In his job as county attorney, Farris has had to learn about many different areas of law. Most attorneys specialize in one area or another. The nature of the county attorney position requires that one has knowledge in many areas of law, from land and water use, building codes and requirements, to criminal law, and civil law.
Farris identifies the major issues facing the county as development and drugs. He said, “Every one of the candidates has said that the big deal is development. It hasn’t been as of recent…just because developers don’t have any money. It probably will be again in the future. It takes up an inordinate amount of my time…because developers, a lot of time, don’t keep their promises.”
He continued, “On the criminal side, I would say that the biggest issue is the drug problem. It is actually not a drug problem at the high school. It is a drug problem with the youth…there is a fair amount of [the] youth that are astray, and there is quite a drug problem. As far as I am concerned that’s my biggest worry…making sure we catch those as early as we can and change behavior as soon as we can.”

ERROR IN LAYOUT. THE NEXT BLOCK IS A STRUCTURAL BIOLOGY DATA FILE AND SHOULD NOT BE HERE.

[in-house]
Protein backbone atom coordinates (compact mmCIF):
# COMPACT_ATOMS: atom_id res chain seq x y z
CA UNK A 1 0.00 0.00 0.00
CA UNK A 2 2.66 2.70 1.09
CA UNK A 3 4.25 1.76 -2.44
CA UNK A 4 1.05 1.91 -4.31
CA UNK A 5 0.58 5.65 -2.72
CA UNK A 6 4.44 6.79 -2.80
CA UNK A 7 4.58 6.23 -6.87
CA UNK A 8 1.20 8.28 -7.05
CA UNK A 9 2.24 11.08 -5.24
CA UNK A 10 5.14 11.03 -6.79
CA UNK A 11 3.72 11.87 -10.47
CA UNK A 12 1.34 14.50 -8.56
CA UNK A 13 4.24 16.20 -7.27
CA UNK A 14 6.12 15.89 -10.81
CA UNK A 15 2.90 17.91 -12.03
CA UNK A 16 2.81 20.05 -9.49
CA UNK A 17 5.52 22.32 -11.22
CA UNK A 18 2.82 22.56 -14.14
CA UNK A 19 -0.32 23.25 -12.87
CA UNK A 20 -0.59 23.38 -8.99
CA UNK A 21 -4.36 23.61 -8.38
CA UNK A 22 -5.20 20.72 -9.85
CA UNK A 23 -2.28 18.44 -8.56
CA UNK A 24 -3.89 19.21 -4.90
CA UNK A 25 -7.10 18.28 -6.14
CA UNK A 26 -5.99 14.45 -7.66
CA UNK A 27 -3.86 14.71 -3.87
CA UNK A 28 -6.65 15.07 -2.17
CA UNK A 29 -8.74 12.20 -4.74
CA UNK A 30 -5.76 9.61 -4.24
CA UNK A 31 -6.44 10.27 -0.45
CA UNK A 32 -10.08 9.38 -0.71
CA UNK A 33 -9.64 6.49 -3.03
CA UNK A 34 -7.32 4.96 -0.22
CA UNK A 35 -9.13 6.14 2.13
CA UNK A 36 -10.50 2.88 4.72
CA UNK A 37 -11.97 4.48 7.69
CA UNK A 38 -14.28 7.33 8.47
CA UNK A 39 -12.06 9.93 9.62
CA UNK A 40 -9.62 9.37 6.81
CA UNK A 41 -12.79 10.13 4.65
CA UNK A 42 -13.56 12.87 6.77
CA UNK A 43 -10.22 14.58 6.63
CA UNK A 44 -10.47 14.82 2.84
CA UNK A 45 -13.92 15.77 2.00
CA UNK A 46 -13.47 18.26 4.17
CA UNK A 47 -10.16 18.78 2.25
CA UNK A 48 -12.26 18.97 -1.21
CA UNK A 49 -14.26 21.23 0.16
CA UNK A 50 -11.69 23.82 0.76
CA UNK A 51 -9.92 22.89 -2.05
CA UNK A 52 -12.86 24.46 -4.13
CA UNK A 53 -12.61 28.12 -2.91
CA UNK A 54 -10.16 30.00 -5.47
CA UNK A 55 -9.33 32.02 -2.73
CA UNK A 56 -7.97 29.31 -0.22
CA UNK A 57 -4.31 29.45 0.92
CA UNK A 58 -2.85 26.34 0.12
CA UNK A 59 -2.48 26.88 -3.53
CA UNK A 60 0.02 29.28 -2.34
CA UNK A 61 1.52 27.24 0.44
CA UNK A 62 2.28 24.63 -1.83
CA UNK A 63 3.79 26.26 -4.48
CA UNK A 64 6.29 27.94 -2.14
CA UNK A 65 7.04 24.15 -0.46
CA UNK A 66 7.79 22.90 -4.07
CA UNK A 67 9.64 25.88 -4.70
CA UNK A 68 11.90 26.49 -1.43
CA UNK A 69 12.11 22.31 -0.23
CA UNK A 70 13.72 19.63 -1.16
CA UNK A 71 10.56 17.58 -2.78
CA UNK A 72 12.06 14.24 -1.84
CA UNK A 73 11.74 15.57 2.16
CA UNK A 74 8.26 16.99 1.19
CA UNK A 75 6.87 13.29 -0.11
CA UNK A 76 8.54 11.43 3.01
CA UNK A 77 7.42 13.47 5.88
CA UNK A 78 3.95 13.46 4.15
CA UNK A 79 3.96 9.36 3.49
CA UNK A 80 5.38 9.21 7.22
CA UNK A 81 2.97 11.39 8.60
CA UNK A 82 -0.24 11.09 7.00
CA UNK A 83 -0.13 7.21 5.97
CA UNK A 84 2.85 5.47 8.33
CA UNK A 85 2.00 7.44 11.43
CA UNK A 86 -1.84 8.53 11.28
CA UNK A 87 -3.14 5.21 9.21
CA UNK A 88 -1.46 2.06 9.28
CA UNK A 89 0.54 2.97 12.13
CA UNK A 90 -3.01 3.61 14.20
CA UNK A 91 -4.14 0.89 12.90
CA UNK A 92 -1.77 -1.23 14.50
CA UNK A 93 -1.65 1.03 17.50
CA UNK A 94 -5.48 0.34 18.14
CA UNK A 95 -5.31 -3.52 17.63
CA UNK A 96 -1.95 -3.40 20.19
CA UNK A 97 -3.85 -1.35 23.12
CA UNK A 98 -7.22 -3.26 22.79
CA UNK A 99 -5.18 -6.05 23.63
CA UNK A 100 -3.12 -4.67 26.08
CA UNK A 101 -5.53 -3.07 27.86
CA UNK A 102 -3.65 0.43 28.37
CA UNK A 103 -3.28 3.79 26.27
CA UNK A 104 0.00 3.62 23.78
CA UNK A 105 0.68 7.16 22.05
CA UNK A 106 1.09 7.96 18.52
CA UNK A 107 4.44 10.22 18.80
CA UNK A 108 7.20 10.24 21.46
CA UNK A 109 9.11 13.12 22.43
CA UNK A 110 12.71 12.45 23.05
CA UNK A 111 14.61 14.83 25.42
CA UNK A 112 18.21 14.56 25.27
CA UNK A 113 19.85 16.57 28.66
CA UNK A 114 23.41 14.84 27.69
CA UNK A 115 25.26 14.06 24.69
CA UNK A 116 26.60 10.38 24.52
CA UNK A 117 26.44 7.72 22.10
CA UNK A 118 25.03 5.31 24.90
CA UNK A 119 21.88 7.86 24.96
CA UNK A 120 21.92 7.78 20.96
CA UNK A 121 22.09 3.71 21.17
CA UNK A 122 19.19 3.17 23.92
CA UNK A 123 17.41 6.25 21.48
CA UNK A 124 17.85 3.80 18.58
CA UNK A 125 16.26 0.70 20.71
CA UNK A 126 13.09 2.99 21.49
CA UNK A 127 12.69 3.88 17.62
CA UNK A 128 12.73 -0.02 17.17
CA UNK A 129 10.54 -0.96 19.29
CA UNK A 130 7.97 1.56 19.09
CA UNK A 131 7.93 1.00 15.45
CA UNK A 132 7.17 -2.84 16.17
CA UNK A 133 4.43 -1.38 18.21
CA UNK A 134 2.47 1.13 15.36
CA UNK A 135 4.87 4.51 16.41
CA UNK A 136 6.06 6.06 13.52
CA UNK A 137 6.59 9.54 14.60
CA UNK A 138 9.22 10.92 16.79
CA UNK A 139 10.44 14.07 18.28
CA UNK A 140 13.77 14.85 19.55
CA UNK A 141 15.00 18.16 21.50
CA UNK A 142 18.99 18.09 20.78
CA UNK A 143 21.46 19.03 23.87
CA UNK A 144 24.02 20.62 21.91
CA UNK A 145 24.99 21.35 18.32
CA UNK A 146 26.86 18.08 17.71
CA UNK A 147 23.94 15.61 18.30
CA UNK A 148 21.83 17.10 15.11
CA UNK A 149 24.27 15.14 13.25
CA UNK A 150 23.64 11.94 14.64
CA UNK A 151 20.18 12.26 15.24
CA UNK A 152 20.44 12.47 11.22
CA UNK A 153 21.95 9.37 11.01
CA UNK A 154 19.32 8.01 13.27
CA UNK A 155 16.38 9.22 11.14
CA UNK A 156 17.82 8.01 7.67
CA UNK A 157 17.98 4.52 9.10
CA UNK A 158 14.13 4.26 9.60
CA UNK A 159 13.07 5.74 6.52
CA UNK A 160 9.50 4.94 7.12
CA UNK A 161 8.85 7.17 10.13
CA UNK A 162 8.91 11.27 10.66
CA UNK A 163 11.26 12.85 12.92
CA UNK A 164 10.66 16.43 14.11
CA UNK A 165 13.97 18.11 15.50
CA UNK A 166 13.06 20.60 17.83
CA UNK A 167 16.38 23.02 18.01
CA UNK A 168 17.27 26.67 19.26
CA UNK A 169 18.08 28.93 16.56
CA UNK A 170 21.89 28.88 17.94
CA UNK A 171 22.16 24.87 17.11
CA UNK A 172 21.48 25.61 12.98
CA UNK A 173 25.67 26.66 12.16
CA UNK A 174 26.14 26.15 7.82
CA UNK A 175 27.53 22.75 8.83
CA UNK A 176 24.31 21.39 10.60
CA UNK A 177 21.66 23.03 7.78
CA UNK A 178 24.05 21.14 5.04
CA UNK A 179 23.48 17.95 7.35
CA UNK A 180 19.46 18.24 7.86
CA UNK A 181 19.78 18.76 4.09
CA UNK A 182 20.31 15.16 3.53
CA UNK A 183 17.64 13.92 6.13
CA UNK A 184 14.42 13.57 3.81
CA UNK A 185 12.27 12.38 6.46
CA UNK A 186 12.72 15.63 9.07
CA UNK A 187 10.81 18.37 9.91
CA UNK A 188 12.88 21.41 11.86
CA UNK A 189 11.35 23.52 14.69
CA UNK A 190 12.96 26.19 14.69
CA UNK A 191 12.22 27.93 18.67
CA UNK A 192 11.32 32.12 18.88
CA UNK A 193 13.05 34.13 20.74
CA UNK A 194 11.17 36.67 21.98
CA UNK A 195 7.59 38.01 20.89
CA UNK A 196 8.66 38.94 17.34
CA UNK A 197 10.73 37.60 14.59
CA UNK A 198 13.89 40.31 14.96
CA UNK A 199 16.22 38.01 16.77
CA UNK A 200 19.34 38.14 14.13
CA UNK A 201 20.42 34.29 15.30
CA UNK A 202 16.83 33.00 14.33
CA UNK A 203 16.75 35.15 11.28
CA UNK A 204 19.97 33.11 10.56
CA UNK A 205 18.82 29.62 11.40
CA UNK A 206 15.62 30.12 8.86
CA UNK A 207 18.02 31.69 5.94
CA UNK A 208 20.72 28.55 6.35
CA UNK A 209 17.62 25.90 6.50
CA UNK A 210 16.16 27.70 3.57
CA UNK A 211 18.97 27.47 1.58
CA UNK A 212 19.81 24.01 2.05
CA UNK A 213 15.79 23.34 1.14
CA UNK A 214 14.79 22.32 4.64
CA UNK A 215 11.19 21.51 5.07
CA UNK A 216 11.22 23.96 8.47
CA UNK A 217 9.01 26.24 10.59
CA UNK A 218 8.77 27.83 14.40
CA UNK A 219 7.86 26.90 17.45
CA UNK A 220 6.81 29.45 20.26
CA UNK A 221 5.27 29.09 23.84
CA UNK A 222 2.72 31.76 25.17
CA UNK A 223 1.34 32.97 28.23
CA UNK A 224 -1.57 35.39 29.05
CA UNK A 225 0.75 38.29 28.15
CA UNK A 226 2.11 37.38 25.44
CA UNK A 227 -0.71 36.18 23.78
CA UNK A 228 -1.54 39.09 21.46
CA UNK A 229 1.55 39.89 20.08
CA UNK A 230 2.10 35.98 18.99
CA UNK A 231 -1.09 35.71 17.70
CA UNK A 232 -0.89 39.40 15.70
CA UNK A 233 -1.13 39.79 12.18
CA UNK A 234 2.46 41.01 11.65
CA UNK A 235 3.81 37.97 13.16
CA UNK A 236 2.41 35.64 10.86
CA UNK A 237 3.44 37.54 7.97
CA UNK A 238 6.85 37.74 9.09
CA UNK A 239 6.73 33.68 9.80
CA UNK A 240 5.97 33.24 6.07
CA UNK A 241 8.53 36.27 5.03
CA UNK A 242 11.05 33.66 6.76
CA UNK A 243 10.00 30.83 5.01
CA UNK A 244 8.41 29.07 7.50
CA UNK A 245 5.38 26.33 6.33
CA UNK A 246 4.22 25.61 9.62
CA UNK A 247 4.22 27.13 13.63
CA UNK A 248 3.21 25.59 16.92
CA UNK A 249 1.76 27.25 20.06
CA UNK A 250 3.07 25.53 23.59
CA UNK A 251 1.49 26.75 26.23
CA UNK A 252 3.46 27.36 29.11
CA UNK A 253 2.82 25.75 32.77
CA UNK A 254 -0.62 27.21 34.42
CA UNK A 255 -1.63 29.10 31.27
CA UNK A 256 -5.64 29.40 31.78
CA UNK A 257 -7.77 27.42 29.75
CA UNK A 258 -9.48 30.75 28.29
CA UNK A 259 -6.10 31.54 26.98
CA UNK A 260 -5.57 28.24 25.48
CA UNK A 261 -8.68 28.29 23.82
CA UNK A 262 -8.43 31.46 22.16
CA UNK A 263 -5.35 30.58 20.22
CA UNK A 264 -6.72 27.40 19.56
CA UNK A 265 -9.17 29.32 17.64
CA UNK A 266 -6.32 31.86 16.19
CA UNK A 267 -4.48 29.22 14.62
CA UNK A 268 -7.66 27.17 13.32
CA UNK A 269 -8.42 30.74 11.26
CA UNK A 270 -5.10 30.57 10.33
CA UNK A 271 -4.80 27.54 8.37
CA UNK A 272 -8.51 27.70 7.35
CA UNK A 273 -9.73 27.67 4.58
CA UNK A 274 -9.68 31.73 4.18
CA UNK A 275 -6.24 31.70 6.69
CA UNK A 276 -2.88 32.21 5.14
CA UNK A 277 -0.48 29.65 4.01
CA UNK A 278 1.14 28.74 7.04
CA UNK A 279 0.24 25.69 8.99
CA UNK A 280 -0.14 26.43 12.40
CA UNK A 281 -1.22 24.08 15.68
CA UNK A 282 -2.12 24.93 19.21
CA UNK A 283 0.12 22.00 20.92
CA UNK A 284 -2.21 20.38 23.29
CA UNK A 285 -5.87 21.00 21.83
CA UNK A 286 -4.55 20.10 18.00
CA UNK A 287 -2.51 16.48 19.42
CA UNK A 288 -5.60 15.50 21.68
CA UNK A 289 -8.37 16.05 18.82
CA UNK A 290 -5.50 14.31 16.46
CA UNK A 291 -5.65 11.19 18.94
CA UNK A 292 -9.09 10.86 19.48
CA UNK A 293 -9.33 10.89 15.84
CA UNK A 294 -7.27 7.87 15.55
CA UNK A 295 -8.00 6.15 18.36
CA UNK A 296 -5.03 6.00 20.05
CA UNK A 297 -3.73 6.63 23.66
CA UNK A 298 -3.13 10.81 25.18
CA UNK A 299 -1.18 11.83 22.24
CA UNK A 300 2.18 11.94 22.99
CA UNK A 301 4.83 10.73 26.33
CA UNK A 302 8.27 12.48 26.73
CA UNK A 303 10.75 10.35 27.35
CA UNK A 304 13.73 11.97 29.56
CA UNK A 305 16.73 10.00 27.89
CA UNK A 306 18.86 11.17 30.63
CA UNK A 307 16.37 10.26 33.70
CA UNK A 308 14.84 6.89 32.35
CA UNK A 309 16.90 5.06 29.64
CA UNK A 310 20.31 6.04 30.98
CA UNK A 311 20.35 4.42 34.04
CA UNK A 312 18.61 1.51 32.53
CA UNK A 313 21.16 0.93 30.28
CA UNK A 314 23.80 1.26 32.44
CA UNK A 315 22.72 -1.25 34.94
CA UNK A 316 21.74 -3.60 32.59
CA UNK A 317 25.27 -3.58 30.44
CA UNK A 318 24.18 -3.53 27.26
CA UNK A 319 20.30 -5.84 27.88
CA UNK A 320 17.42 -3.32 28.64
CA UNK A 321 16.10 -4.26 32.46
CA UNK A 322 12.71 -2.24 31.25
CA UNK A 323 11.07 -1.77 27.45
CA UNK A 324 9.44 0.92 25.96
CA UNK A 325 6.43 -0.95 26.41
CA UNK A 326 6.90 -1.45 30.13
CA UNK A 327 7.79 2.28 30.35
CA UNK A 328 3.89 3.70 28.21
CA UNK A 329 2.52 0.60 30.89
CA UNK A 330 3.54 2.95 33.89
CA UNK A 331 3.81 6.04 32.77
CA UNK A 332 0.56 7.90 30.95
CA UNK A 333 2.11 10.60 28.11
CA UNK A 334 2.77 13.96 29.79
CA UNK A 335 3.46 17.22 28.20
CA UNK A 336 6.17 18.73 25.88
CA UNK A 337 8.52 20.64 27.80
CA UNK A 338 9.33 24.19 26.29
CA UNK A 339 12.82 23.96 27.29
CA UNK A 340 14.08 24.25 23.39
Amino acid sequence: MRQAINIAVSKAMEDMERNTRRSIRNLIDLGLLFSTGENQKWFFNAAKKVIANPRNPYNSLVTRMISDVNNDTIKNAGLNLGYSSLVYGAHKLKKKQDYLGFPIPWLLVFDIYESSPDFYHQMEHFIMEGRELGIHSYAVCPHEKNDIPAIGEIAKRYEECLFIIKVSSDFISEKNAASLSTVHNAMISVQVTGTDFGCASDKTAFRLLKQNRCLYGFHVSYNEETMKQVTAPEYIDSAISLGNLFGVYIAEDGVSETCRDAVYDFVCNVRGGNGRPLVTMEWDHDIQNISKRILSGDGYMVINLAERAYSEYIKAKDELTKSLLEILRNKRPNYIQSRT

Farris has a keen interest in the youth. He was one of the individuals involved in helping to organize Morgan Empowered. Farris is also currently being considered by the governor's office for a judge position in juvenile court.
Farris believes that experience with law enforcement is essential to the position of county attorney. He believes that his history in law enforcement as a police officer, his education in criminal justice, and his many years of living in a small rural community are key assets to helping him be successful.
He believes that his time over the last four years has given him a breadth of experience and knowledge on the county’s different legal issues for which the county attorney is responsible to take action. Farris hopes that voters will keep him in office this fall as they recognize the good things happening in the county, his work as county attorney, and his commitment to doing the right thing for Morgan